As advocates for your well-being and quality of life, we want to make sure you have all the facts and recognize the importance of staying proactive about your healthcare.

Meanwhile, if you would like view the ACCF and AHA guidelines, they are available on the P.A.D. Coalition website at: http://www.padcoalition.org/resources/guidelines.php, and will be published in the Journal of the American College of Cardiology on November 1, 2011.

Do you have a personal Life Line Screening story to share? Join Life Line Screening on Facebook to share your story and help spread the word about preventive screenings and the power of prevention.




Reduce Sugar Intake to Lower Blood Pressure

May 26, 2010

An 18-month study revealed that reducing the amount of sugary drinks we intake can reduce our blood pressure: http://circ.ahajournals.org/cgi/content/abstract/CIRCULATIONAHA.109.911164v1

Now, more evidence shows that the added sugar we drink and eat is bad for us and that reducing your overall sugar intake can improve our health.

The American Heart Association notes that added sugars, such as those found in processed foods and alcohol, are implicated in obesity, high blood pressure and other risk factors for heart disease and stroke: http://www.newsroom.heart.org/index.php?s=43&item=800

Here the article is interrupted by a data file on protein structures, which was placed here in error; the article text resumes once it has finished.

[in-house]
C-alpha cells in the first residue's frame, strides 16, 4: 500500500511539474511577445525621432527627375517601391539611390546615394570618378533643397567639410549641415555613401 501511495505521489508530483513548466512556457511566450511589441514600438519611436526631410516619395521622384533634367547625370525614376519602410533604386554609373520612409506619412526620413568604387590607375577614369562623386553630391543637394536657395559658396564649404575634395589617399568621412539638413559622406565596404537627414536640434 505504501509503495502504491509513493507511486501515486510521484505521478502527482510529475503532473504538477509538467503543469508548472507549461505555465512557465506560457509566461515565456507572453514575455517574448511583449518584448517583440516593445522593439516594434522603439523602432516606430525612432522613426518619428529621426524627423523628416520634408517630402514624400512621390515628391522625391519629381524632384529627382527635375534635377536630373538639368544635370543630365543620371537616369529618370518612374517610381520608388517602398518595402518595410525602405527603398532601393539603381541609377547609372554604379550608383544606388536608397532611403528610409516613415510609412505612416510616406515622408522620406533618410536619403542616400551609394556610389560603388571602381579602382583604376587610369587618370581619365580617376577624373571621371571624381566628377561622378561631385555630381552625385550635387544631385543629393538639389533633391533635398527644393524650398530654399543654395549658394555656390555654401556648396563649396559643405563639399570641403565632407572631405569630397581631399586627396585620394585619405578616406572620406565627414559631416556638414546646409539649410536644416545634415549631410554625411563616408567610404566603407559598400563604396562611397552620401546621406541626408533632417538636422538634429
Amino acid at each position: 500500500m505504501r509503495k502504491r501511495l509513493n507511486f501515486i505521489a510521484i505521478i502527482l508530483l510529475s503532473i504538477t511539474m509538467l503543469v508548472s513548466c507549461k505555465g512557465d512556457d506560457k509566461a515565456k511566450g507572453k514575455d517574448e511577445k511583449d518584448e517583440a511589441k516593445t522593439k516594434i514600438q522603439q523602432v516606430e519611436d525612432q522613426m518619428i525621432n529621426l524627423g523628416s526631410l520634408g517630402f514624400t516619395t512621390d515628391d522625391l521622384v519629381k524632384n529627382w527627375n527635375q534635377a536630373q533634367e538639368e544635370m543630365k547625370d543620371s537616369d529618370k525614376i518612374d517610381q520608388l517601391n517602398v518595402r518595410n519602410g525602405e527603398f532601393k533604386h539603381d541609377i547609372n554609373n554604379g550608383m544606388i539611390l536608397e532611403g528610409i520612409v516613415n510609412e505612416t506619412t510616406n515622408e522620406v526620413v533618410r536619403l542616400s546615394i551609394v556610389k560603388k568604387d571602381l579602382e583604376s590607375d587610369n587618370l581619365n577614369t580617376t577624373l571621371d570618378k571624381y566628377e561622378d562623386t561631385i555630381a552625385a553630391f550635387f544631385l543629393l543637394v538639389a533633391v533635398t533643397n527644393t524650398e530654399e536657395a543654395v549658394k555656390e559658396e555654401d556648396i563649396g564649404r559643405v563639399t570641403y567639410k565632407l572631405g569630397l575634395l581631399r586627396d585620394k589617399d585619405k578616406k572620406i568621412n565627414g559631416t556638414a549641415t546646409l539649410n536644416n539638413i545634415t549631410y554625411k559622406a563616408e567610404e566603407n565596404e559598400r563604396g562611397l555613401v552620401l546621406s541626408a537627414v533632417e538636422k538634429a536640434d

This new study confirms a specific link between high blood pressure and sweetened sugary drinks, and notably, the improvement in blood pressure was seen in a group of older people who were not drinking all that much sugar to start with.

The improvement in blood pressure was small, about 1.8 points in the top number (systolic pressure) and 1.1 in the bottom number (diastolic), but this decrease was noted after only reducing intake by one can of sugary drinks a day.

In the study, sugary drinks included soda pop, fruit drinks, fruit punch, and lemonade.

Learn more about Life Line Screening at www.lifelinescreening.com.